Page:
Rice protein is taken by mouth for muscle strength and muscle soreness. It is also used in infant formulas for babies who are allergic to cow's milk.
Rice protein is used in skin and hair products.
Uses & Effectiveness ?
Possibly Effective for
- Food allergies. Most infant formulas are made with protein that comes from cow's milk. If an infant is allergic to cow's milk, a special form of cow's milk formula can be used instead. But this type of formula often tastes bitter. Most research shows that rice protein formulas can be a good protein replacement for these babies. When rice protein is used in formula, it is broken down into smaller pieces and some additional nutrients are added to make it a complete source of nutrition for infants.
Insufficient Evidence for
- Muscle soreness caused by exercise. Early research shows that taking rice protein in water immediately after exercise works as well as whey protein for reducing muscle soreness after exercise.
- Muscle strength. Early research shows that taking rice protein in water immediately after exercise works as well as whey protein for building muscle strength.
Special Precautions and Warnings
Rice contains inorganic arsenic, which can be unsafe in large amounts. Look for products that include the amount of arsenic on the label.
Pregnancy and breast-feeding: There isn't enough information to know if rice protein is safe to use when pregnant or breast-feeding. Stay on the safe side and only use amounts found in food.
We currently have no information for RICE PROTEIN overview.
- For food allergies: Infant formula containing rice protein and other nutrients has been used as the only source of food for infants between 1-6 months of age. It has been used along with other foods in children between 6 months and 2 years of age.
Amended final report on the safety assessment of Oryza sativa (rice) bran oil, Oryza sativa (rice) germ oil, rice bran acid, Oryza sativa (rice) bran wax, hydrogenated rice bran wax, Oryza sativa (rice) bran extract, Oryza sativa (rice) extract, Oryza sativa (rice) germ powder, Oryza sativa (rice) starch, Oryza sativa (rice) bran, hydrolyzed rice bran extract, hydrolyzed rice bran protein, hydrolyzed rice extract, and hydrolyzed rice protein. Int J Toxicol. 2006;25 Suppl 2:91-120. View abstract.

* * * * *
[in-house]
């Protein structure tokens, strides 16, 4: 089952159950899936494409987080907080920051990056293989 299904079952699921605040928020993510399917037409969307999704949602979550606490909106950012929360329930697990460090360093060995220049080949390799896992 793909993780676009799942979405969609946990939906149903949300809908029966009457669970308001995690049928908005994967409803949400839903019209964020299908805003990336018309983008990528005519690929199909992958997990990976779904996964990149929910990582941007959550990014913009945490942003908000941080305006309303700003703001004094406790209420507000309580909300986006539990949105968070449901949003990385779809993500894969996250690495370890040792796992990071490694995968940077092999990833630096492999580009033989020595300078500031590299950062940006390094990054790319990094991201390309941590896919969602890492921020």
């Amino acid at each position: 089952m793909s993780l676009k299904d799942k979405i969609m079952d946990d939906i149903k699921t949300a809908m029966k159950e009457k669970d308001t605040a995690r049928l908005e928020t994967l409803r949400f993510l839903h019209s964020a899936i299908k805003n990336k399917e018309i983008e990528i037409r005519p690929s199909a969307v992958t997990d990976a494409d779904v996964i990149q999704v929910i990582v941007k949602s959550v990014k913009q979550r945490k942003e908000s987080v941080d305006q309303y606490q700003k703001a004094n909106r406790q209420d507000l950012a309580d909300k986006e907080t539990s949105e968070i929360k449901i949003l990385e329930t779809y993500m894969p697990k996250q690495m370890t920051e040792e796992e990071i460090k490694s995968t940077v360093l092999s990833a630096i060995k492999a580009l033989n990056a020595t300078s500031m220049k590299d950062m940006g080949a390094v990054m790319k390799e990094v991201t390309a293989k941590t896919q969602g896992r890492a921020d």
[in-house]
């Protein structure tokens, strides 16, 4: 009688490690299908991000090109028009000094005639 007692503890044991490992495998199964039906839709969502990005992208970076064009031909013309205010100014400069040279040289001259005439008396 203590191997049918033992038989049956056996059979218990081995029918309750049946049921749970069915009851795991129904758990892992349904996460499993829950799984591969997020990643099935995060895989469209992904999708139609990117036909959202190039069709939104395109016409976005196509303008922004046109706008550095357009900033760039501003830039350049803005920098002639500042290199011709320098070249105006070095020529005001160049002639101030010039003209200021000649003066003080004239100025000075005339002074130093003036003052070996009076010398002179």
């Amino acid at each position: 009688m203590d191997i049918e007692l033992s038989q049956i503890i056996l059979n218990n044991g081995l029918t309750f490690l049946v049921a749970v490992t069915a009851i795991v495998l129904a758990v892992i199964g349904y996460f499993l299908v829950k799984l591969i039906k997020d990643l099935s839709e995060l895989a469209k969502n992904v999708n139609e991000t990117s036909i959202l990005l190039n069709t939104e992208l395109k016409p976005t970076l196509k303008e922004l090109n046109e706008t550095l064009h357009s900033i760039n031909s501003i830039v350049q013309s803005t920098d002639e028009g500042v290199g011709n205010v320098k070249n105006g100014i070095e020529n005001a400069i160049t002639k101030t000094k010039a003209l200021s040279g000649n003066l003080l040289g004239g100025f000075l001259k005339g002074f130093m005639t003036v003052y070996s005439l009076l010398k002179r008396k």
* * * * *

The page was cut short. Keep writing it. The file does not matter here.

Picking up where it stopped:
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https://www.accessdata.fda.gov/scripts/fdcc/?set=GRASNotices&id=609&sort=GRN_No&order=DESC&startrow=1&type=basic&search=rice%20protein. Accessed Nov. 27, 2018.
Ishikawa Y, Hira T, Inoue D, et al. Rice protein hydrolysates stimulate GLP-1 secretion, reduce GLP-1 degradation, and lower the glycemic response in rats. Food Funct. 2015;6(8):2525-34. View abstract.
Joy JM, Lowery RP, Wilson JM, et al. The effects of 8 weeks of whey or rice protein supplementation on body composition and exercise performance. Nutr J 2013;12:86. View abstract.
Kubota M, Watanabe R, Kabasawa H, et al. Rice protein ameliorates the progression of diabetic nephropathy in Goto-Kakizaki rats with high-sucrose feeding. Br J Nutr. 2013;110(7):1211-9. View abstract.
Lasekan JB, Koo WW, Walters J, Neylan M, Luebbers S. Growth, tolerance and biochemical measures in healthy infants fed a partially hydrolyzed rice protein-based formula: a randomized, blinded, prospective trial. J Am Coll Nutr. 2006;25(1):12-9. View abstract.
Li GH, Qu MR, Wan JZ, You JM. Antihypertensive effect of rice protein hydrolysate with in vitro angiotensin I-converting enzyme inhibitory activity in spontaneously hypertensive rats. Asia Pac J Clin Nutr. 2007;16 Suppl 1:275-80. View abstract.
Liu CK, Chen CA, Lee TY, Chang HH, Liao HF, Chen YJ. Rice protein prolamin promotes anti-leukemia immunity and inhibits leukemia growth in vivo. Food Chem Toxicol. 2018;112:435-440. View abstract.
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Um MY, Ahn J, Jung CH, Ha TY. Cholesterol-lowering effect of rice protein by enhancing fecal excretion of lipids in rats. Prev Nutr Food Sci. 2013;18(3):210-3. View abstract.
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Yang L, Han G, Liu QH, et al. Rice protein exerts a hypocholesterolemic effect through regulating cholesterol metabolism-related gene expression and enzyme activity in adult rats fed a cholesterol-enriched diet. Int J Food Sci Nutr. 2013;64(7):836-42. View abstract.
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